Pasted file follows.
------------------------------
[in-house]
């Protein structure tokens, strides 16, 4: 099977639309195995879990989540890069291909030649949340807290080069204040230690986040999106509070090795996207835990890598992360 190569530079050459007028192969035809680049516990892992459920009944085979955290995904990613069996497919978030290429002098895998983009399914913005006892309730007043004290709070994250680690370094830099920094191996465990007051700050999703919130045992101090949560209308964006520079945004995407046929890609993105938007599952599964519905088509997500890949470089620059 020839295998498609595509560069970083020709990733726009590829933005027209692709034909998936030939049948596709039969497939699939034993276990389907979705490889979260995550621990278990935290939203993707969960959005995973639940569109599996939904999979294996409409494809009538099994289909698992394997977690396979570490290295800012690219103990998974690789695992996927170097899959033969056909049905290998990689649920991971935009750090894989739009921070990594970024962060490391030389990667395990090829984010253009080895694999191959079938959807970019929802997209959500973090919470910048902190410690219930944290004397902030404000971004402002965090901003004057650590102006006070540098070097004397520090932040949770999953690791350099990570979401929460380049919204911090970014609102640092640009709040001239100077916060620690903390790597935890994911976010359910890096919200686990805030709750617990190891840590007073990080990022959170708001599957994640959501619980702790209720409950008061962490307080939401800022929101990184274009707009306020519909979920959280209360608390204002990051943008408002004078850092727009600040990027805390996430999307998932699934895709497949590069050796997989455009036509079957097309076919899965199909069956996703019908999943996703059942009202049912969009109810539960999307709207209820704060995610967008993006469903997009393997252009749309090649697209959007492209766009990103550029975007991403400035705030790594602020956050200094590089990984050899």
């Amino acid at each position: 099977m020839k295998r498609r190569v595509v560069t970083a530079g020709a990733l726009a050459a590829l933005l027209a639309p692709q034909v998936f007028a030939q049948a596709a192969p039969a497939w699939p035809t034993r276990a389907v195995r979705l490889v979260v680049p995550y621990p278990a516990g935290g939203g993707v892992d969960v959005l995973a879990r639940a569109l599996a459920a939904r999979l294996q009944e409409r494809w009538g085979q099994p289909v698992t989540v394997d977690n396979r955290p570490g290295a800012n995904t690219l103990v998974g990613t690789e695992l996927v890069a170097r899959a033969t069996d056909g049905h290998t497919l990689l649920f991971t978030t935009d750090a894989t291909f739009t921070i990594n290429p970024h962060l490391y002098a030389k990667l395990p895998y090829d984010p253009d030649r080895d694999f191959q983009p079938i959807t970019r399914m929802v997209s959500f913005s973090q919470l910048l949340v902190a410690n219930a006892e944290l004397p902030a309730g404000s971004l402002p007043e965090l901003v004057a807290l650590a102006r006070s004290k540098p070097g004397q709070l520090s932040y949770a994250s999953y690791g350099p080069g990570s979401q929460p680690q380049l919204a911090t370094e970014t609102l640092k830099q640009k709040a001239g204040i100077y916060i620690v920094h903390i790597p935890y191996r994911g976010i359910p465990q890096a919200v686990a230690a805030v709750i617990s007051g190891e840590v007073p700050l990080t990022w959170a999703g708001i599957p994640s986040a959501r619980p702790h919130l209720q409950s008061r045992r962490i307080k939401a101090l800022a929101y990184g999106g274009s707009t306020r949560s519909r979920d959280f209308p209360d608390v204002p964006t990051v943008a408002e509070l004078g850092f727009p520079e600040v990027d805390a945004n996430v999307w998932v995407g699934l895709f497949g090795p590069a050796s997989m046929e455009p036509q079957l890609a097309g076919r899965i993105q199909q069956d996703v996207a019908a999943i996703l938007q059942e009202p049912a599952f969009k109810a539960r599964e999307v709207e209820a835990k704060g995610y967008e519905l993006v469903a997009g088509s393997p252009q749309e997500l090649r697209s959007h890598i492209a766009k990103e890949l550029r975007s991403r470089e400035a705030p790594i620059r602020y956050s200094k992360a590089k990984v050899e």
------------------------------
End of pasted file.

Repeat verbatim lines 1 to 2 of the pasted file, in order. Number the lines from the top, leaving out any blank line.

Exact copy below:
[in-house]
């Protein structure tokens, strides 16, 4: 099977639309195995879990989540890069291909030649949340807290080069204040230690986040999106509070090795996207835990890598992360 190569530079050459007028192969035809680049516990892992459920009944085979955290995904990613069996497919978030290429002098895998983009399914913005006892309730007043004290709070994250680690370094830099920094191996465990007051700050999703919130045992101090949560209308964006520079945004995407046929890609993105938007599952599964519905088509997500890949470089620059 020839295998498609595509560069970083020709990733726009590829933005027209692709034909998936030939049948596709039969497939699939034993276990389907979705490889979260995550621990278990935290939203993707969960959005995973639940569109599996939904999979294996409409494809009538099994289909698992394997977690396979570490290295800012690219103990998974690789695992996927170097899959033969056909049905290998990689649920991971935009750090894989739009921070990594970024962060490391030389990667395990090829984010253009080895694999191959079938959807970019929802997209959500973090919470910048902190410690219930944290004397902030404000971004402002965090901003004057650590102006006070540098070097004397520090932040949770999953690791350099990570979401929460380049919204911090970014609102640092640009709040001239100077916060620690903390790597935890994911976010359910890096919200686990805030709750617990190891840590007073990080990022959170708001599957994640959501619980702790209720409950008061962490307080939401800022929101990184274009707009306020519909979920959280209360608390204002990051943008408002004078850092727009600040990027805390996430999307998932699934895709497949590069050796997989455009036509079957097309076919899965199909069956996703019908999943996703059942009202049912969009109810539960999307709207209820704060995610967008993006469903997009393997252009749309090649697209959007492209766009990103550029975007991403400035705030790594602020956050200094590089990984050899």